30something Manhattanite (Posey) surprises herself by chasing a young man home to Paris after a brief post-party fling. Maybe she’s ready for romance after all? Rich felt he understood “Nora” & empathized with her anxious reticence, but even though “Julien” (Poupaud) was adorable, Jan never fully bought into it. More on BROKEN ENGLISH.
Deliberately “cheeky” melding of Jane Austen & Bollywood moves briskly thru essential plot elements while lingering lovingly over riotously-colorful dance numbers. Rai’s the self-possessed Indian “Elizabeth Bennett” & Henderson’s the peevish American “Darcy.” Babbar’s hilarious as Mom & so’s Ganatra as “Mr. Collins.” Caution: Film’s not over till Harvey arrives!!! More on BRIDE & PREJUDICE.
The acting in this film is so compelling that you simply see the lead character the way she sees herself. The director creates such a complete world that the truth of this “true story” resonates deep in the heart. Brandon is every “misfit” who ever struggled for acceptance. More on BOYS DON’T CRY.
Award-winning documentary about the children of Calcutta’s neighborhood sex workers compellingly blurs the line between art & empathy. The 8 kids at the center of the film are all bright-eyed & engaging. While teaching them about photography, Briski also tries to convince their mothers to send them to school. More on BORN INTO BROTHELS.
Early effort from director Kathryn Bigelow. Jamie Lee Curtis stars as a rookie cop who becomes the object of obsession of a vicious killer played to chilling effect by Ron Silver. Dark, tense, & thoroughly frightening. More on BLUE STEEL.
Teenage girl slides inexorably into a sexual relationship with her teacher. An important story which deserves to be well told, but in this case everything is off. The actors all have so much integrity that you want to believe the story, but it’s burdened with excessive melodrama & manipulative “coincidences.” More on BLUE CAR.
Put LEAGUE OF THEIR OWN, BLUE CRUSH & MONSOON WEDDING into a blender & out comes this multi-cultural feminist fun. Jessmida’s brilliant at soccer but Mom thinks it’s time she learns how to make a “proper” Indian dinner: meat AND vegetarian! Note: It’s not over ’til Gurinder thanks her Dad… More on BEND IT LIKE BECKHAM.
After struggling to get herself & her children north, a runaway slave (Winfrey) takes drastic steps to prevent recapture. She succeeds, but the emotional burden is enormous. This film belongs to its actresses, with Newton particularly poignant in the title role. A painful film, but “attention must be paid.” More on BELOVED.
Two people with romantic memories of one another meet again after many years. But what could be more hackneyed? His wife no longer excites him sexually. Her boyfriends are never reliable. So they talk, talking themselves into a totally predictable climax. Jan says: “Feh!” Rich is a tad more forgiving. More on BEFORE SUNSET.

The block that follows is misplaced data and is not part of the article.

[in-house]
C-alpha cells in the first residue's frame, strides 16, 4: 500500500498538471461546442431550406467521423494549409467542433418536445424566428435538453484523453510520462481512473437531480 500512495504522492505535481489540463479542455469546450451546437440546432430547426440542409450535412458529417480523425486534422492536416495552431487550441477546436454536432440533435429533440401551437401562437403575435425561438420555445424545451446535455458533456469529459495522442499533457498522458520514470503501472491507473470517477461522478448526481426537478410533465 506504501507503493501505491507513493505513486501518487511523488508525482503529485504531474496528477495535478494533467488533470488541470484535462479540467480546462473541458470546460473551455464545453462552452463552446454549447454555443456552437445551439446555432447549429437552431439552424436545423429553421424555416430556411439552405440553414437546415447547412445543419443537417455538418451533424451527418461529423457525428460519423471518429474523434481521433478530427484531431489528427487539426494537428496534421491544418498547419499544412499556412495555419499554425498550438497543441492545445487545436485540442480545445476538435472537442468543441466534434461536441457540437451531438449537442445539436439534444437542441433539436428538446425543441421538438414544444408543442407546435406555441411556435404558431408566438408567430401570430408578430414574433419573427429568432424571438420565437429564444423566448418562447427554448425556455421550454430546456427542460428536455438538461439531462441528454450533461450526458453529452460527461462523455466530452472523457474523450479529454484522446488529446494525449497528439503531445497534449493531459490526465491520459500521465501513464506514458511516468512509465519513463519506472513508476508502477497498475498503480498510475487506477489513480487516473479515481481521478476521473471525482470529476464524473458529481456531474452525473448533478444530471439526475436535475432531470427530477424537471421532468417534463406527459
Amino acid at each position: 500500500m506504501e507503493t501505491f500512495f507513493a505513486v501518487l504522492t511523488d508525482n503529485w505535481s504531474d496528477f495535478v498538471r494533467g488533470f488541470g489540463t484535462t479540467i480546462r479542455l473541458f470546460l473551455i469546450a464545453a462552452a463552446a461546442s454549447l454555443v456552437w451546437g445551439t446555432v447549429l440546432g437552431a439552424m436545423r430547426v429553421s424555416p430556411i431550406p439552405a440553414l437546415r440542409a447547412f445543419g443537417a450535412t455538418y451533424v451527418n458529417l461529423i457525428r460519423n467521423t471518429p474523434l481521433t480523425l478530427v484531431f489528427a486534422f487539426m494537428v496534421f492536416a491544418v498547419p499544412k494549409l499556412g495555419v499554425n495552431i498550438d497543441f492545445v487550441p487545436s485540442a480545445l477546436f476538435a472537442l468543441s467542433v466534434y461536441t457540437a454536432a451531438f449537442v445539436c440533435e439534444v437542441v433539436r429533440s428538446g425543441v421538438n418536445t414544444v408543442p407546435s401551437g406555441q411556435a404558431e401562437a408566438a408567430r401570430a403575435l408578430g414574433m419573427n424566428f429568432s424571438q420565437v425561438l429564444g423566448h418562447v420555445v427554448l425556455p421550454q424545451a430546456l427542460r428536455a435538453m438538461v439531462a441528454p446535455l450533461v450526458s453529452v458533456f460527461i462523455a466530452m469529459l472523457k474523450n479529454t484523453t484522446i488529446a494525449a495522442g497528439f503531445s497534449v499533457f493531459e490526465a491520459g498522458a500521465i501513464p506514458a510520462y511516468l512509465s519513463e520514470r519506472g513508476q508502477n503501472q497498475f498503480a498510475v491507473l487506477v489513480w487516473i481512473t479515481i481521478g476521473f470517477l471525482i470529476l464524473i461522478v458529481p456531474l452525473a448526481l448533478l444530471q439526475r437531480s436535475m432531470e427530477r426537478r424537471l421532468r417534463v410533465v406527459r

American soldier suddenly disappears, leaving his wife to eek out a living in Saigon. She sends their son back to the Vietnamese heartland where he’s raised by family members who despise him until he’s old enough to begin his long search for answers. Sabina Murray’s screenplay grounds an eloquent masterpiece. More on THE BEAUTIFUL COUNTRY.
Mona (Driver) is determined to win the Miss American Miss beauty pageant, devoting her considerable energies to clawing her way to the top. This is fluffy stuff, nevertheless Driver puts it over, ably assisted by Adams & Eisenberg. Despite the naysayers, we like Mona, we really do! More on BEAUTIFUL.
Ramblin’ Jack Elliott, folk-singing legend, is best known as “the link between Woody Guthrie & Bob Dylan,” but he’s also the father of 2 daughters & the ex-husband of 4 wives as well as the lover of countless women & the buddy of countless men. This is his story. More on THE BALLAD OF RAMBLIN’… Continue reading Review: THE BALLAD OF RAMBLIN’ JACK ELLIOTT
Imaginative retelling of a western footnote. Expelled from her Boston home after the birth of her illegitimate son, Josephine has to disguise herself to stay alive. Abused & penniless, she builds a new life for herself in a rough mining town, & her secret holds until her autopsy decades later. More on THE BALLAD OF… Continue reading Review: THE BALLAD OF LITTLE JO
Beautifully constructed mood piece walking the tightrope of father/daughter love. Jack’s a 60’s guy of independent means stubbornly clinging to life on an abandoned commune. Rose is his daughter, totally devoted but also aware that he’s sheltered her from the “real” world. Resonates well beyond the specifics of its plot. More on THE BALLAD OF… Continue reading Review: THE BALLAD OF JACK & ROSE
BLUE CRUSH Directed by John Stockwell/Screenplay by Stockwell & Lizzy Weiss Key Performances: Kate Bosworth with Matthew Davis & Michelle Rodriguez Set-Up: Anne Marie (Kate Bosworth), Eden (Michelle Rodriguez) and Lena (Sanoe Lake) live to surf. They share a small house on Oahu and work as housekeepers in one of the local luxury hotels so that… Continue reading BLUE CRUSH (2002): Review by Jan Lisa Huttner